[14] Julie Cruz, “Adidas Bets on a Soccer-Shoe-with-a-Chip,” Bloomberg Businessweek, November 23, 2011,, accessed November 2017

[15] Kate Abnett, “Fashion’s Fourth Industrial Revolution,” Business of Fashion, August 16, 2016,, accessed November 2017


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Student comments on The Future of adidas

  1. I love that Adidas is pushing the envelope in what is possible for shoe production. I agree with your conclusion that bringing this factory back to Germany is not a move to bring jobs back to Germany but is more an opportunity to have a very small factory close to corporate HQ. I hope that this factory is able to increase the speed at which Adidas is improving its product. The next to 0 turnaround time will allow the designers to experiment with more products and “fail fast”. For Adidas, I hope this is an opportunity. I worry that this factory will have an over demand for constant rush orders. I would ask Adidas how they will regulate the demand for small batches out of this factory so that the factory is ruining at full capacity while allowing for rush order availability. The tragedy for this factory would be that if it can turn out a show in 1 day but it takes 2 months to get a shoe through the factory because the wait time is soo long.

  2. Very interesting article on how adidas is using digitization coupled with robotics to revolutionize their supply chain. I, too, wonder how can they integrate this innovation into other products and use it for mass production. This type of technology is great for rapid prototyping, but not as much for mass production. To me it seems they will use digitization to improve design, then use robotics to improve the cycle time of prototypes, but then still may need to resort to classic methods for mass production.

  3. One of the most interesting implications of this to me is the customization ability Adidas will have with this new manufacturing speed. As the trend of custom and tailored grows, Adidas could become the leader in this market if they can scale this capability up quickly.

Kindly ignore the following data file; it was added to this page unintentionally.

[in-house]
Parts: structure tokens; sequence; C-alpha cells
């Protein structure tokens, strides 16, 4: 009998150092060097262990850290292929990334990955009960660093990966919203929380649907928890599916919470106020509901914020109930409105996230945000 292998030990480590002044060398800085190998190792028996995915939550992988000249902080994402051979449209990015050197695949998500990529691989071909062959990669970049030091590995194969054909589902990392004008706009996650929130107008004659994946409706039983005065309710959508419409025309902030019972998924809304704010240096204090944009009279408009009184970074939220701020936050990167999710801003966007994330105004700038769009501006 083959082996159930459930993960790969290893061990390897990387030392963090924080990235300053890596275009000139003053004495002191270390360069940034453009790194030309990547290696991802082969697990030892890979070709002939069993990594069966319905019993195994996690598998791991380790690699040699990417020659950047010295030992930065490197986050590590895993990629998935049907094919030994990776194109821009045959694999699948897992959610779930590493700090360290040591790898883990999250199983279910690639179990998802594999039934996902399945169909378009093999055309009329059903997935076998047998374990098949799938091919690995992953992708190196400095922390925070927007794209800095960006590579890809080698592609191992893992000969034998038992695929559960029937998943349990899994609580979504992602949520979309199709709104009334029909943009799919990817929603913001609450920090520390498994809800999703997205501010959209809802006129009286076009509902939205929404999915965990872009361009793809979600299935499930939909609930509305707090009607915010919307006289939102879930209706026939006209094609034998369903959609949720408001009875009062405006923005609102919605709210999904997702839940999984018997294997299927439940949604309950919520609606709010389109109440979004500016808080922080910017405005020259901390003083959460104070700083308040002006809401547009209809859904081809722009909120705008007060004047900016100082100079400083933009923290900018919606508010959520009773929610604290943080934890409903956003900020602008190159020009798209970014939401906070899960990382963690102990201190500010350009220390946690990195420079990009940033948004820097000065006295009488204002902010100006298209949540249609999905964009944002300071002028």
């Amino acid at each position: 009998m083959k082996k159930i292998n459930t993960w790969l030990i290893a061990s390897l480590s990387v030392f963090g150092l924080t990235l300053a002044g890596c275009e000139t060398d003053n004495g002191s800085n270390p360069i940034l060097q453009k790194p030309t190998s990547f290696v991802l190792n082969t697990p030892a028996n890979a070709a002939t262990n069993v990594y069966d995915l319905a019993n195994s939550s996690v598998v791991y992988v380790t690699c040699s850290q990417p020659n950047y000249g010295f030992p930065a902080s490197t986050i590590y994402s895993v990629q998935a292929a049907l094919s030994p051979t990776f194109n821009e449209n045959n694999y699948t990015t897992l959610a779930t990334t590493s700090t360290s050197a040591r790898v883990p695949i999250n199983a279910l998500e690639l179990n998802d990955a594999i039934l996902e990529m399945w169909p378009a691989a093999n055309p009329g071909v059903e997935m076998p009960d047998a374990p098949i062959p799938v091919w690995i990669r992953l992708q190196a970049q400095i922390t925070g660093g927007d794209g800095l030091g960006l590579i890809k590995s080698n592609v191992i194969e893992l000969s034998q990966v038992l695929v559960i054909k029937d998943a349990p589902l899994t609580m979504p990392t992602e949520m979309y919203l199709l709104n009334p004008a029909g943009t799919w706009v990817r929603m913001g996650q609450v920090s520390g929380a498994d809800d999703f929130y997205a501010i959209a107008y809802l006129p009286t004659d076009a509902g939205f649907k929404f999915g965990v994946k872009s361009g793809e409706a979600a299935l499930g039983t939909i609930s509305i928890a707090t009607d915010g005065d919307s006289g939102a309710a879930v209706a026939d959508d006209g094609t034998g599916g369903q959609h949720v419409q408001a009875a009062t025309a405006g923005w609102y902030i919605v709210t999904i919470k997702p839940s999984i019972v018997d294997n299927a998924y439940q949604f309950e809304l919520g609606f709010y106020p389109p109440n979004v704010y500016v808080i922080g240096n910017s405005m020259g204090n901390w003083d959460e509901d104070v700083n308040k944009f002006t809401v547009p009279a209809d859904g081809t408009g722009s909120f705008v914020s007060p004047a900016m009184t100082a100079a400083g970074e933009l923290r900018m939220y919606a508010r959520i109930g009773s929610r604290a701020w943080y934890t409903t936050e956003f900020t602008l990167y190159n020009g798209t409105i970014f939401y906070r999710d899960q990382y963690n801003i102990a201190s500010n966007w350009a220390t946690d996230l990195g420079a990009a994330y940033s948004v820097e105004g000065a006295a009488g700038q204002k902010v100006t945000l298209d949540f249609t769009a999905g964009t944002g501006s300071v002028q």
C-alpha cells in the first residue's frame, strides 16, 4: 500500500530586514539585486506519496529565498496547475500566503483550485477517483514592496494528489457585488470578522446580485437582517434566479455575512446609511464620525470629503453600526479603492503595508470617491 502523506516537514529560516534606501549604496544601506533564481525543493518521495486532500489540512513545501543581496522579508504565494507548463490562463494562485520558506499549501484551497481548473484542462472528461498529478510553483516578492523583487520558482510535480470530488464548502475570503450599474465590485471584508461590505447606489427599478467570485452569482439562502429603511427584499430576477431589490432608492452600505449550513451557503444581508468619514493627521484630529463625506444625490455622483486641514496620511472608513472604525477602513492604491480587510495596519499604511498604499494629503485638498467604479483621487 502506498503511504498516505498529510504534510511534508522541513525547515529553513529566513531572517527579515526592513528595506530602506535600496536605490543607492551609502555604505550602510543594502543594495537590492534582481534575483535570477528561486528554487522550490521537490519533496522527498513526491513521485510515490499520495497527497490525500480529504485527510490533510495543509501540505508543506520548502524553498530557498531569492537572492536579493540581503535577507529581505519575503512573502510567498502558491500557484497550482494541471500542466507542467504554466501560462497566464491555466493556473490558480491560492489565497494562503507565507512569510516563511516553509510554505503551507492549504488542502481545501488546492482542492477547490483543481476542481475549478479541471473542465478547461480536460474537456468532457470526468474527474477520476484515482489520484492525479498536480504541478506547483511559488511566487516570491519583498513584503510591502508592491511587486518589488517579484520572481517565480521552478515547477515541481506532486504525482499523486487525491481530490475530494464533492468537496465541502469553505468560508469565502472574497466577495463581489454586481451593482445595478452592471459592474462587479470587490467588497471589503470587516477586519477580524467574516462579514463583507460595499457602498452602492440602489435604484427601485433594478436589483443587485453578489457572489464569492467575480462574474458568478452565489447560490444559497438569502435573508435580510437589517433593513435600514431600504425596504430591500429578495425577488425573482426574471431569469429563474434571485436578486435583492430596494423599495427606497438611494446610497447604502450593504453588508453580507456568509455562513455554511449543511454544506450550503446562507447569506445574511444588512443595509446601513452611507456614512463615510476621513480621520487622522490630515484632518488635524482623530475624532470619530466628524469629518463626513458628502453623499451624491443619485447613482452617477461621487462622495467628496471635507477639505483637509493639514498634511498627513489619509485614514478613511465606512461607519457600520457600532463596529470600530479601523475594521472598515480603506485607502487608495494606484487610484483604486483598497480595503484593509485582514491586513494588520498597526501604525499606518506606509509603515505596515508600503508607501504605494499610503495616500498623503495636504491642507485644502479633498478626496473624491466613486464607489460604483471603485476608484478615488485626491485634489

I understand the concern about jobs being fewer than maybe expected or other manufacturing entrants into a community, but I don’t think the government will every be opposed to manufacturing innovation that overall adds value to the industry, particularly Adidas, a German company. While people may be disappointed, I don’t think there will be opposition in such a way that hurts Adidas or inhibits them.

  4. Very interesting post! Ultimately, I do not see great top-line potential for Adidas in the use of the Speedfactory. However, the use of extensive automation may provide them with a notable competitive advantage – a highly iterative product development process. Given the limited output of the factory in the near-term, the rapid prototyping capabilities provided by the Speedfactory might provide Adidas with the ability to conduct A/B testing with their product portfolio, thereby improving the broader company’s product portfolio and – ultimately – sales. As your second question hints at, the big question will be how Adidas can integrate these innovations into that portfolio line. I would suggest that Adidas maintains their heritage products (e.g., Stan Smiths) with minimal improvements (e.g., more comfortable soles). On the other hand, Adidas – as demonstrated in their currently fashionable products (e.g., Adidas UltraBoosts) – can introduce extensive innovation in their newer products. By doing so, I think Adidas can maintain a well-balanced product portfolio.